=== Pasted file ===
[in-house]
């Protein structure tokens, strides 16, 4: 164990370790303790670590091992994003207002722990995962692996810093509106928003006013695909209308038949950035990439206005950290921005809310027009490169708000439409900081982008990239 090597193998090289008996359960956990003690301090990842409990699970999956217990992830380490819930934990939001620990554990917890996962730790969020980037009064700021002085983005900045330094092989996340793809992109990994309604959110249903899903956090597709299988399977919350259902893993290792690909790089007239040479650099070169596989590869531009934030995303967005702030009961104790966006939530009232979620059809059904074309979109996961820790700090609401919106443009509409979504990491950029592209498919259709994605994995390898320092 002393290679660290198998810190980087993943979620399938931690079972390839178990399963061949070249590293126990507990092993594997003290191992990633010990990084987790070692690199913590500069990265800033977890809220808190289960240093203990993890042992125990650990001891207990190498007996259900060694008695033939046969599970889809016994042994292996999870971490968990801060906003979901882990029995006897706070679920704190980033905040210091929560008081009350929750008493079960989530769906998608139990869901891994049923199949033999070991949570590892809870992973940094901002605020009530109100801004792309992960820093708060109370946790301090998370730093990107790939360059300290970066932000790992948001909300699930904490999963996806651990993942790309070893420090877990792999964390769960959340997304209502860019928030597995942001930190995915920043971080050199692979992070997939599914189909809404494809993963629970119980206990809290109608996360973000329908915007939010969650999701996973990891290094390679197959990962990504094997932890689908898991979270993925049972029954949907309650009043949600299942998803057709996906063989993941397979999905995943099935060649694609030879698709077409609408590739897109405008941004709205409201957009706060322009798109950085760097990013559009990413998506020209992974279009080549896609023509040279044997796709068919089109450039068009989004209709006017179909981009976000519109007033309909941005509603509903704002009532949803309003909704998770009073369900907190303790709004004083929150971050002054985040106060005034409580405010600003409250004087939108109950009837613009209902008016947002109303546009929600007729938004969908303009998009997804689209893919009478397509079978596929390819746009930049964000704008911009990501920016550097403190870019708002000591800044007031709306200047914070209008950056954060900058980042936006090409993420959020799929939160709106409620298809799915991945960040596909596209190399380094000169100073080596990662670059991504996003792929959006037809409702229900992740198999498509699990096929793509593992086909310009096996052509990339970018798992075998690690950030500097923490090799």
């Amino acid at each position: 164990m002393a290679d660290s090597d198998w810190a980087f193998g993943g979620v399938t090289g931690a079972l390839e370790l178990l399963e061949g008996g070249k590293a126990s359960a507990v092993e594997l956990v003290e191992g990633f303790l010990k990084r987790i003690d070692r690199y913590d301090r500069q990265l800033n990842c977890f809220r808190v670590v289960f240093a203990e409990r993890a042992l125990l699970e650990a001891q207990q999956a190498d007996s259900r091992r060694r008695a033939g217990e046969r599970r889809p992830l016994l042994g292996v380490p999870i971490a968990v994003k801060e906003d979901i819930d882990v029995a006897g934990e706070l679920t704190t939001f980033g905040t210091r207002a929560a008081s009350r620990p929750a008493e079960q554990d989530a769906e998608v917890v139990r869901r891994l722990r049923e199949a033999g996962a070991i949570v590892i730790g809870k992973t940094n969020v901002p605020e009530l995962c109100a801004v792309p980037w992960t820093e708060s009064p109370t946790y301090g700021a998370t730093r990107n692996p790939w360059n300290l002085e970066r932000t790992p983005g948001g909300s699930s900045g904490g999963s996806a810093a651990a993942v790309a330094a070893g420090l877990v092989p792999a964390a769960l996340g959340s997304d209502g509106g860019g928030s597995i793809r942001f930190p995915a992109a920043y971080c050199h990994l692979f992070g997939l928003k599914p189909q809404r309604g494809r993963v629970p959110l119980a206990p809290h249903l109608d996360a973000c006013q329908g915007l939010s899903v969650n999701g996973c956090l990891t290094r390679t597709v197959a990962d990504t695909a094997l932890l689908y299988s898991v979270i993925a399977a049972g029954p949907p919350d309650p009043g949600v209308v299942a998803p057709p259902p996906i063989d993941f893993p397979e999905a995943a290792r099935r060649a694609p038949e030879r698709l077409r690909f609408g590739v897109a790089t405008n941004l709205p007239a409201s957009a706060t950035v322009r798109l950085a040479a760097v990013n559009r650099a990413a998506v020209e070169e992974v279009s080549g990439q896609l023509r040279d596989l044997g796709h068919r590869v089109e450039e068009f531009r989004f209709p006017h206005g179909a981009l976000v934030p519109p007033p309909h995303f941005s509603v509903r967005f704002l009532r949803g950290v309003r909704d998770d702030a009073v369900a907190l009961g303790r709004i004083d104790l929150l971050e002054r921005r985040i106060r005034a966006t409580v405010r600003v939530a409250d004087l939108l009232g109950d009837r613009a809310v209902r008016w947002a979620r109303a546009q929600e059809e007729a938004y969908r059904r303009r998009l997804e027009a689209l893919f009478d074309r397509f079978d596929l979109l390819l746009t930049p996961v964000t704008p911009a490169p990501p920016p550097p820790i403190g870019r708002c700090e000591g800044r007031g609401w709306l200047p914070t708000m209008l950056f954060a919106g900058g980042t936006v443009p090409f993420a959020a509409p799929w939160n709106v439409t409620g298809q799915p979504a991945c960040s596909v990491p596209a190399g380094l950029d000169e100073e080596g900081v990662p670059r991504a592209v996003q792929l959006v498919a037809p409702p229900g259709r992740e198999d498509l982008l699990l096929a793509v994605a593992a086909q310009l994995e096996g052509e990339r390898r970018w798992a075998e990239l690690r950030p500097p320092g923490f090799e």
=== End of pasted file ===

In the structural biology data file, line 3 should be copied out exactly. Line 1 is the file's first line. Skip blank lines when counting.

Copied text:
């Amino acid at each position: 164990m002393a290679d660290s090597d198998w810190a980087f193998g993943g979620v399938t090289g931690a079972l390839e370790l178990l399963e061949g008996g070249k590293a126990s359960a507990v092993e594997l956990v003290e191992g990633f303790l010990k990084r987790i003690d070692r690199y913590d301090r500069q990265l800033n990842c977890f809220r808190v670590v289960f240093a203990e409990r993890a042992l125990l699970e650990a001891q207990q999956a190498d007996s259900r091992r060694r008695a033939g217990e046969r599970r889809p992830l016994l042994g292996v380490p999870i971490a968990v994003k801060e906003d979901i819930d882990v029995a006897g934990e706070l679920t704190t939001f980033g905040t210091r207002a929560a008081s009350r620990p929750a008493e079960q554990d989530a769906e998608v917890v139990r869901r891994l722990r049923e199949a033999g996962a070991i949570v590892i730790g809870k992973t940094n969020v901002p605020e009530l995962c109100a801004v792309p980037w992960t820093e708060s009064p109370t946790y301090g700021a998370t730093r990107n692996p790939w360059n300290l002085e970066r932000t790992p983005g948001g909300s699930s900045g904490g999963s996806a810093a651990a993942v790309a330094a070893g420090l877990v092989p792999a964390a769960l996340g959340s997304d209502g509106g860019g928030s597995i793809r942001f930190p995915a992109a920043y971080c050199h990994l692979f992070g997939l928003k599914p189909q809404r309604g494809r993963v629970p959110l119980a206990p809290h249903l109608d996360a973000c006013q329908g915007l939010s899903v969650n999701g996973c956090l990891t290094r390679t597709v197959a990962d990504t695909a094997l932890l689908y299988s898991v979270i993925a399977a049972g029954p949907p919350d309650p009043g949600v209308v299942a998803p057709p259902p996906i063989d993941f893993p397979e999905a995943a290792r099935r060649a694609p038949e030879r698709l077409r690909f609408g590739v897109a790089t405008n941004l709205p007239a409201s957009a706060t950035v322009r798109l950085a040479a760097v990013n559009r650099a990413a998506v020209e070169e992974v279009s080549g990439q896609l023509r040279d596989l044997g796709h068919r590869v089109e450039e068009f531009r989004f209709p006017h206005g179909a981009l976000v934030p519109p007033p309909h995303f941005s509603v509903r967005f704002l009532r949803g950290v309003r909704d998770d702030a009073v369900a907190l009961g303790r709004i004083d104790l929150l971050e002054r921005r985040i106060r005034a966006t409580v405010r600003v939530a409250d004087l939108l009232g109950d009837r613009a809310v209902r008016w947002a979620r109303a546009q929600e059809e007729a938004y969908r059904r303009r998009l997804e027009a689209l893919f009478d074309r397509f079978d596929l979109l390819l746009t930049p996961v964000t704008p911009a490169p990501p920016p550097p820790i403190g870019r708002c700090e000591g800044r007031g609401w709306l200047p914070t708000m209008l950056f954060a919106g900058g980042t936006v443009p090409f993420a959020a509409p799929w939160n709106v439409t409620g298809q799915p979504a991945c960040s596909v990491p596209a190399g380094l950029d000169e100073e080596g900081v990662p670059r991504a592209v996003q792929l959006v498919a037809p409702p229900g259709r992740e198999d498509l982008l699990l096929a793509v994605a593992a086909q310009l994995e096996g052509e990339r390898r970018w798992a075998e990239l690690r950030p500097p320092g923490f090799e």